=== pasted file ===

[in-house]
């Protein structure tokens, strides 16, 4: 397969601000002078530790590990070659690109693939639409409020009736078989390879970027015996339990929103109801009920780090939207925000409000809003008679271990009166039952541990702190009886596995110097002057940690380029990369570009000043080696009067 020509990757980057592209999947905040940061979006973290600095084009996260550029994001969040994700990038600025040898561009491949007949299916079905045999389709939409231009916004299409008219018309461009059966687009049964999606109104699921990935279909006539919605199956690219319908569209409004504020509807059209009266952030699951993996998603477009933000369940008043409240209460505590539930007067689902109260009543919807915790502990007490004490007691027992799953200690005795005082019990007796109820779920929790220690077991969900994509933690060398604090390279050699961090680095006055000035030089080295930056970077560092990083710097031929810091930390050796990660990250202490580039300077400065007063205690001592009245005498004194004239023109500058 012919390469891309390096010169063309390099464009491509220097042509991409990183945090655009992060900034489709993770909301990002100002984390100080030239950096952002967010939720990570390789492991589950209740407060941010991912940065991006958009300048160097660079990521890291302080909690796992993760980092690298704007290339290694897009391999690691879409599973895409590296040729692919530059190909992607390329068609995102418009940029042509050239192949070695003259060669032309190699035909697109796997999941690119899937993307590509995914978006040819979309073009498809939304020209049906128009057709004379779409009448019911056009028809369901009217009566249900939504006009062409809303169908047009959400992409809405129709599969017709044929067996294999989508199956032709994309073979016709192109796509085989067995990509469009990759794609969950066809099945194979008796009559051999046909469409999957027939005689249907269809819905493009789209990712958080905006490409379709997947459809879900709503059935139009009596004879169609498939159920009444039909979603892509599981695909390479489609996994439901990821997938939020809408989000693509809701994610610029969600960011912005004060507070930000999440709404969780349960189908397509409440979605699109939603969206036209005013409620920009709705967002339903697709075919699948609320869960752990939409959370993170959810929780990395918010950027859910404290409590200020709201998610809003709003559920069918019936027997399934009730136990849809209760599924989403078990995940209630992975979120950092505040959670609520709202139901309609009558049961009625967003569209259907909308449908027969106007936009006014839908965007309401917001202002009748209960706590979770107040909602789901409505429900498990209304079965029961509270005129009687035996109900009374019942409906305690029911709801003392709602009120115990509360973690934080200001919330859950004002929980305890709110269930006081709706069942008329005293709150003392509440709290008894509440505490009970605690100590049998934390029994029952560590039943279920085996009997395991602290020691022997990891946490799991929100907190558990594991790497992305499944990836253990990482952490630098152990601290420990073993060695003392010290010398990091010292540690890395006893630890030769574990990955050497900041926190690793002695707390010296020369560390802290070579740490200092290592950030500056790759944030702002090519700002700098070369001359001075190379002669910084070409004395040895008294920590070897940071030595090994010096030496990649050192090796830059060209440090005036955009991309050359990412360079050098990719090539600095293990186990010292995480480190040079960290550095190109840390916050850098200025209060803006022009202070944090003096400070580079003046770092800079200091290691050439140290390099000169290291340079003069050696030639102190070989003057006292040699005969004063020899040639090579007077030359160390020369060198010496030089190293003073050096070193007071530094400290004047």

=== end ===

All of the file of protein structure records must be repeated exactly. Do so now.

[in-house]
């Protein structure tokens, strides 16, 4: 397969601000002078530790590990070659690109693939639409409020009736078989390879970027015996339990929103109801009920780090939207925000409000809003008679271990009166039952541990702190009886596995110097002057940690380029990369570009000043080696009067 020509990757980057592209999947905040940061979006973290600095084009996260550029994001969040994700990038600025040898561009491949007949299916079905045999389709939409231009916004299409008219018309461009059966687009049964999606109104699921990935279909006539919605199956690219319908569209409004504020509807059209009266952030699951993996998603477009933000369940008043409240209460505590539930007067689902109260009543919807915790502990007490004490007691027992799953200690005795005082019990007796109820779920929790220690077991969900994509933690060398604090390279050699961090680095006055000035030089080295930056970077560092990083710097031929810091930390050796990660990250202490580039300077400065007063205690001592009245005498004194004239023109500058 012919390469891309390096010169063309390099464009491509220097042509991409990183945090655009992060900034489709993770909301990002100002984390100080030239950096952002967010939720990570390789492991589950209740407060941010991912940065991006958009300048160097660079990521890291302080909690796992993760980092690298704007290339290694897009391999690691879409599973895409590296040729692919530059190909992607390329068609995102418009940029042509050239192949070695003259060669032309190699035909697109796997999941690119899937993307590509995914978006040819979309073009498809939304020209049906128009057709004379779409009448019911056009028809369901009217009566249900939504006009062409809303169908047009959400992409809405129709599969017709044929067996294999989508199956032709994309073979016709192109796509085989067995990509469009990759794609969950066809099945194979008796009559051999046909469409999957027939005689249907269809819905493009789209990712958080905006490409379709997947459809879900709503059935139009009596004879169609498939159920009444039909979603892509599981695909390479489609996994439901990821997938939020809408989000693509809701994610610029969600960011912005004060507070930000999440709404969780349960189908397509409440979605699109939603969206036209005013409620920009709705967002339903697709075919699948609320869960752990939409959370993170959810929780990395918010950027859910404290409590200020709201998610809003709003559920069918019936027997399934009730136990849809209760599924989403078990995940209630992975979120950092505040959670609520709202139901309609009558049961009625967003569209259907909308449908027969106007936009006014839908965007309401917001202002009748209960706590979770107040909602789901409505429900498990209304079965029961509270005129009687035996109900009374019942409906305690029911709801003392709602009120115990509360973690934080200001919330859950004002929980305890709110269930006081709706069942008329005293709150003392509440709290008894509440505490009970605690100590049998934390029994029952560590039943279920085996009997395991602290020691022997990891946490799991929100907190558990594991790497992305499944990836253990990482952490630098152990601290420990073993060695003392010290010398990091010292540690890395006893630890030769574990990955050497900041926190690793002695707390010296020369560390802290070579740490200092290592950030500056790759944030702002090519700002700098070369001359001075190379002669910084070409004395040895008294920590070897940071030595090994010096030496990649050192090796830059060209440090005036955009991309050359990412360079050098990719090539600095293990186990010292995480480190040079960290550095190109840390916050850098200025209060803006022009202070944090003096400070580079003046770092800079200091290691050439140290390099000169290291340079003069050696030639102190070989003057006292040699005969004063020899040639090579007077030359160390020369060198010496030089190293003073050096070193007071530094400290004047």